I CRY A LOT. DOES THAT MAKE ME A CRYBABY? Maybe. Depends on what I’m crying about. Tears come off the shelf in an assortment of shapes and sizes.
BAD TEARS—Tears of anger, self-pity, disappointment, frustration—all of them self-centered. I’ve been hurt; I’ve been treated badly; things aren’t going MY way. Those sour, bitter tears come all too often.
TEARS OF FATIGUE are another category. When I’m too tired to even undress for bed, I cry, then shift to “Buck up. Just DO it.” My mother cried a lot, which annoyed me at the time. Now, however, I realize how hard she worked to keep her ungrateful daughter in college. She had every right to cry, and it’s too late for me to say thank you.
GOOD, OTHER-FOCUSED TEARS: sympathy, compassion, gratitude, beauty, love, joy. Any of these can evoke tears of great value.
WORSHIP, however, is the supreme other category and perhaps best of all tears. Some folks have gifts of serving, preaching, healing. My gift is TEARS, offered up to the Lord whom I love with all my heart, soul, mind, and strength.
Just recently, I dragged myself to our monthly time of pure worship. I went because I needed to, and my “gift” flowed freely. The deep, worshipful words of the songs, scripture read by assorted voices, prayers that went up—all drew my heart upward. God will one day wipe away all tears, but on this side of the veil, some tears may be jewels of worship.
Treading dangerous waters here, but people who are seldom moved in a worship environment may be simply mouthing empty, emotionless praise. I’m not saying we all need to cry in church. I am saying we need to monitor our heart focus.
Tears are a part of being human. The inability to cry is monster pathology. But on the opposite end, many innocent people live in constant pain, danger, or threat of death. Their tears are measured by the quart. Perhaps, though, crying on their behalf is a precious gift that God somehow uses.
Tears are my pearls of great price. I offer them up as a holy sacrifice.
I’ve observed that really old men cry easily. Younger men, not so much. Women—definitely. Do you have a tear story? Please share it, either by Commenting below or emailing me at email@example.com
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God saves all our tears. He loves when our hearts are moved in worship.
agreed! tears can be a love offering to God. i cry ALL the time in worship–it’s all good!
For a guy my tears come with unnerving ease, often without warning. I can’t remember though when I cried out of self pity or because I was wronged in some way, shielded well with a pretty thick skin. My tears are almost always confined to being moved, being inspired or saddened by tragedy. I cry at funerals without exception, the age of the deceased mattering little. I cry at many of the inspirational links my good friends thoughtfully send me. I cry whenever I replay Susan Boyle’s and Paul Pott’s stunning debuts. I cried when my adopted son Kenny hit a line shot out of the park against the league’s best pitcher. And of course I cried when my parents died. I could go on and on but I mention only two other episodes that are notable in my three score and ten existence here on earth. Gazing at my twelve year old childhood friend in a cardboard casket (his parents too poor to afford a wooden one) is a moment I’ll never forget. I was fourteen at the time and was one of the pallbearers. I was too much in shock at the service to cry much but ever since I’ve cried a thousand times when the memory grabs a hold of me. Buddy, I’ll see you on the other side. The time that I unleashed a veritable torrent was almost a quarter century ago when the local sheriff took me to his office and produced a purse, unmistakably my wife’s, and a pistol I didn’t recognize. It was only at that horrific moment that I realized that she had finally carried out a threat she had made innumerable times. I fell to the floor wailing so loud I must have been heard in the neighboring county. Life as I knew it would never be the same. I recall little after that and it was four long tortuous years before some manifestation of recovery cautiously emerged. In spite of many losses and many tears that would probably fill a giant fish tank, here go I but for the grace of God. Every day is a gift and I start each one with a greeting to the Almighty. More tears will surely flow before the curtain comes down but I shan’t forget that God gave us this splendid mechanism to ease our pain and to express our sorrows and joys to each other. Indeed how blessed we are for this precious gift.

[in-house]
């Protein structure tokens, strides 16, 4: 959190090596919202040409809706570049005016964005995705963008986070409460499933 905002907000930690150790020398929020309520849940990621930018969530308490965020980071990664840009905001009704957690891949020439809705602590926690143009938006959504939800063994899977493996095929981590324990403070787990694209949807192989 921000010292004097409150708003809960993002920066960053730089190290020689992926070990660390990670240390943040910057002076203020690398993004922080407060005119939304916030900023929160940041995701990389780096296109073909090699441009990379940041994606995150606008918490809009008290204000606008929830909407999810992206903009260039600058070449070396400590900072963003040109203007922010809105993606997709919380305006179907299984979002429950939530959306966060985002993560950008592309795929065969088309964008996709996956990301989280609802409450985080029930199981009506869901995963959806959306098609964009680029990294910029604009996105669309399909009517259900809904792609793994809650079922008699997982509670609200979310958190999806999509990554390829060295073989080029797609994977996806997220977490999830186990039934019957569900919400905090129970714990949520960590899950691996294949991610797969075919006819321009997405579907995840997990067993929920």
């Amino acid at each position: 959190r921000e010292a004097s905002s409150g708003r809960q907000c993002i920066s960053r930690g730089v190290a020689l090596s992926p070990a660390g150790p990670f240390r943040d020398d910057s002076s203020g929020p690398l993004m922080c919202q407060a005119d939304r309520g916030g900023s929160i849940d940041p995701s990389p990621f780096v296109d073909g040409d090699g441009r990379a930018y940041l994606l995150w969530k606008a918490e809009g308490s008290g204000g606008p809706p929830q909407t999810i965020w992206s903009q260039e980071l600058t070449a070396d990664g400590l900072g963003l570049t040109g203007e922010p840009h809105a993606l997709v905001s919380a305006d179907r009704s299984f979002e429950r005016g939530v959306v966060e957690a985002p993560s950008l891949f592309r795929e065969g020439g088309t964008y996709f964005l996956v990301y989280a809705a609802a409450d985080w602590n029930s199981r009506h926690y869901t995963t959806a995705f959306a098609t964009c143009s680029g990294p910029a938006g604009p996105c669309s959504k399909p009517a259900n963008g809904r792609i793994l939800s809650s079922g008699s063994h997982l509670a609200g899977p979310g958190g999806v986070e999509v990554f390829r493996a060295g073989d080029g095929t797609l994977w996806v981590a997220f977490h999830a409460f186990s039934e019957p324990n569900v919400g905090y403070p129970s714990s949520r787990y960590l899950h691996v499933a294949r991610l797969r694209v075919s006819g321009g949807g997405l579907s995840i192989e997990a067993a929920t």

Ellie, thank you for this post. The gift of tears has been recognized since the ancient church. I think your description – distinguishing between the easy-flowing tears that some of us experience at sad movies and times of stress and the seemingly inexplicable flowing of tears in worship is very well done – it can be tricky. And of course the ability to empathize with the suffering of others is also a gift. But the gift of tears in worship is different. I first encountered the idea when reading Teresa of Avila back in college . It is intriguing. You may find this post (and its links) interesting: http://www.integratedcatholiclife.org/2016/08/ewing-demystifying-the-gift-of-tears/